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MEDLEYVILLE.US — 2014 IN REVIEW

The big backlash over how U2 intrusively delivered its latest album. The anthems about big asses by new and established pop stars.

Those were just two of music’s biggest topics in 2014. Medleyville staffers George Henn, Donald Gavron and Mike Madden look back on some of the most notable stories and sounds from the past year.

Old 97's_Most Messed Up_best of 2014

GEORGE HENN’S TAKE ON 2014

ALBUM OF THE YEAR: Most Messed Up by Old 97’s (ATO).
The middle-aged alt-rock stalwarts’ have crafted a classic that is also their rowdiest and most revealing release.

Honorable mention 1: Shattered by Reigning Sound (Merge).
Former Memphis, Tenn., garage-rock mainstay Greg Cartwright dives headlong into old-school soul, and the latest Reigning Sound lineup (New York combo The Jay Vons) is more than up to the task.

Honorable mention 2: Hypnotic Eye by Tom Petty and the Heartbreakers (Reprise).
The strongest Petty album, with or without the Heartbreakers, since the ’90s finds Mike Campbell’s guitar full of newfound bite.

Honorable mention 3: Night Surfer by Chuck Prophet (Yep Roc).
Sharp-tongued narratives, a live-in-the-studio feel and glam-rock guitars make this an all-around impressive effort from the venerable singer-songwriter.

SONG OF THE YEAR: “New Moon” by Tweedy.
A highlight of Jeff Tweedy’s first solo foray (Sukirae), this moving, stripped-down waltz feels like a throwback to the era before his work with Wilco became bogged down in avant-garde noodling.

Honorable mention 1: “Longer Than You’ve Been Alive” by Old 97’s.
On the leadoff track/mission statement to their latest album, Rhett Miller & Co. peel back the curtain on the sometimes darker and chemically enhanced side of life as a longtime touring band.

Honorable mention 2: “Dark in the Spotlight” by Steve Conte NYC.
A cleverly composed tale of a death-defying, hard-partying rocker, where singer-songwriter-guitarist Conte earns extra points with a wry reference to the legend whose place he once took in the New York Dolls with the lyric “you’re no Johnny Thunders.”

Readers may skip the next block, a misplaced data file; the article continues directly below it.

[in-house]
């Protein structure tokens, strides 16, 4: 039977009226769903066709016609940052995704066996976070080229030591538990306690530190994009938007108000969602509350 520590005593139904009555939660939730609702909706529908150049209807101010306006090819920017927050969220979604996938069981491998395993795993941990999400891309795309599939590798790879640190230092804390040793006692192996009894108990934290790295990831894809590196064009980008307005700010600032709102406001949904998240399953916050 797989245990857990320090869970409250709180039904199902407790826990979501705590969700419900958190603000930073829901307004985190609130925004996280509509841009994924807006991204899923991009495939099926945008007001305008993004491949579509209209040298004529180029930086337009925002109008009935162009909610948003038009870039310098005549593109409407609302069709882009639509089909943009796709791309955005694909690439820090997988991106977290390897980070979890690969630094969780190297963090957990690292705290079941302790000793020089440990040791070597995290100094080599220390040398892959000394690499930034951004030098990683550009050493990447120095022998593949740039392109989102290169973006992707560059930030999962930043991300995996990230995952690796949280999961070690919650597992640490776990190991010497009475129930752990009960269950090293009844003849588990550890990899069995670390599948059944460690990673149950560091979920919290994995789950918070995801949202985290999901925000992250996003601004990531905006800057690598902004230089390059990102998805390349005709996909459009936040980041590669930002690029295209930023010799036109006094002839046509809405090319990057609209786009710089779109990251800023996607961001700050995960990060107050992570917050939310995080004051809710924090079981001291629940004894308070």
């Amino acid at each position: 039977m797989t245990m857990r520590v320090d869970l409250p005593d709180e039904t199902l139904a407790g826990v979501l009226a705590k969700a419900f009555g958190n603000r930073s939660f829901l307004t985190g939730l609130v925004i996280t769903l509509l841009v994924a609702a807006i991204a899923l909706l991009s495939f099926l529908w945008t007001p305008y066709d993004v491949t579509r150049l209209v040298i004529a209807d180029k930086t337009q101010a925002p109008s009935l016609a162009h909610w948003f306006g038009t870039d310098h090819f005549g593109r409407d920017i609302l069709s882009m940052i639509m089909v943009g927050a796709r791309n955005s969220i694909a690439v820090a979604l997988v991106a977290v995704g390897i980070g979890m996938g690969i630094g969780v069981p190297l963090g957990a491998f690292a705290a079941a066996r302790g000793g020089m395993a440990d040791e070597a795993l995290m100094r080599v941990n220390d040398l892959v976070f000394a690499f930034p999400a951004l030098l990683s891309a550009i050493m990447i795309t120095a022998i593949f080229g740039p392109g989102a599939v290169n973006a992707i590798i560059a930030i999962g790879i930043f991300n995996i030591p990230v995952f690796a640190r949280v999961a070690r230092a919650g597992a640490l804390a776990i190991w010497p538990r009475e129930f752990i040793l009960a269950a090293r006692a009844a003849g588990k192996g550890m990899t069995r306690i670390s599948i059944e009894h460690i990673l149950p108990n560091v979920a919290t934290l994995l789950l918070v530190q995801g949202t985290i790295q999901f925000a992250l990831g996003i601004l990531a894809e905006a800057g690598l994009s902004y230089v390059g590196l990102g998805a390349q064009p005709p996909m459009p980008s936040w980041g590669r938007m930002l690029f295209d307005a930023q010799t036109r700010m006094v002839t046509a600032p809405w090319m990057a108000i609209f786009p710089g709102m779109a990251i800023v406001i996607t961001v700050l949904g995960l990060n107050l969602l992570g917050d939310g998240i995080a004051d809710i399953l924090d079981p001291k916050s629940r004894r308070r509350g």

Honorable mention 3: “Hearts From Above” by Micky & the Motorcars.
A tender tune packed with twangy hooks from an under-the-radar Texas band: think Steve Earle crossed with the Gin Blossoms.

HYPE OF THE YEAR: Who knew that some two decades after “Baby Got Back” that Sir Mix-A-Lot would have so much company when it came to being obsessed with well-padded posteriors? Meghan Trainor’s smash-hit anthem for bottom-heavy women, “All About That Bass,” combined with Kim Kardashian being (justifably) rump-roasted over her latest racy pics helped make 2014 the Year of the Rear.

HOPE FOR THE NEW YEAR: The massive backlash over U2’s Songs of Innocence being automatically loaded onto everyone’s iTunes device should make them gun-shy about using technology to be so intrusive with their next album release. Rumor has it that the band’s next roll-out strategy will be to stuff issues of AARP magazine with free copies of the follow-up disc, Songs of Incontinence.

Beck_Morning Phase cover


DONALD GAVRON’S TAKE ON 2014

ALBUM OF THE YEAR:
Morning Phase by Beck (Capitol).Beck’s first album release in six years is a relaxing and foreboding musical landscape reminiscent of his excellent 2002 album, Sea Change, and contains some of the most lyrical instrumental harmonies this side of Brian Wilson. The result is an ambitious series of rock arias that tap into the subconscious ennui of dread and longing.

Honorable mention 1: A Letter Home by Neil Young (Third Man/Reprise).
A ghostly collection of cover tunes recorded by Young in a refurbished 1947 Voice-o-Graph recording booth that gives the audience a feeling of eavesdropping on meditations from beyond the grave.

Honorable mention 2: Meteorites by Echo and the Bunnymen (429 Records).
A welcome return to form for this successful ’80s New Wave band, anchored by Ian McCulloch’s soulful vocals and Will Sergeant’s efficacious guitar work.

Honorable mention 3: Lazaretto by Jack White (Third Man Records).
This bluesy and energetic collection of White’s angry poison pen ballads is amplified by his usual pyrotechnic production values.